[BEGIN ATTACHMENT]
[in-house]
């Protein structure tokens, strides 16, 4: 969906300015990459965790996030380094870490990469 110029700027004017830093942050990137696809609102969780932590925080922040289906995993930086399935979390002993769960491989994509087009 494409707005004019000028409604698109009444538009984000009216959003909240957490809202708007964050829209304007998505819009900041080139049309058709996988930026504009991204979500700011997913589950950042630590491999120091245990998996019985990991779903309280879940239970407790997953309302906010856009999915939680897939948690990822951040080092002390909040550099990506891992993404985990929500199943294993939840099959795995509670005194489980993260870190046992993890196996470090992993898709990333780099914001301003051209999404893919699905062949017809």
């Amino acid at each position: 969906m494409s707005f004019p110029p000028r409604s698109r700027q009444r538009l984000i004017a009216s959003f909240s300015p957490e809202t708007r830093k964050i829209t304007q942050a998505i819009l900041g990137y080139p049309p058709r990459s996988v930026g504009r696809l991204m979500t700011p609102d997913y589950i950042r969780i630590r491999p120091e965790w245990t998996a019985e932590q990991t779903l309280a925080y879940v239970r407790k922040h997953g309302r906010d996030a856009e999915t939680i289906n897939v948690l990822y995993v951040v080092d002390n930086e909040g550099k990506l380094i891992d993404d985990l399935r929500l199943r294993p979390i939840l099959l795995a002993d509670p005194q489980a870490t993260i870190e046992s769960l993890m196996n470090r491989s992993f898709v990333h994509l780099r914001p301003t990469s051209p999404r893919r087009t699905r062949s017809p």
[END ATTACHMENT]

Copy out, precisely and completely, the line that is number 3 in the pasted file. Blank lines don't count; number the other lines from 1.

């Amino acid at each position: 969906m494409s707005f004019p110029p000028r409604s698109r700027q009444r538009l984000i004017a009216s959003f909240s300015p957490e809202t708007r830093k964050i829209t304007q942050a998505i819009l900041g990137y080139p049309p058709r990459s996988v930026g504009r696809l991204m979500t700011p609102d997913y589950i950042r969780i630590r491999p120091e965790w245990t998996a019985e932590q990991t779903l309280a925080y879940v239970r407790k922040h997953g309302r906010d996030a856009e999915t939680i289906n897939v948690l990822y995993v951040v080092d002390n930086e909040g550099k990506l380094i891992d993404d985990l399935r929500l199943r294993p979390i939840l099959l795995a002993d509670p005194q489980a870490t993260i870190e046992s769960l993890m196996n470090r491989s992993f898709v990333h994509l780099r914001p301003t990469s051209p999404r893919r087009t699905r062949s017809p």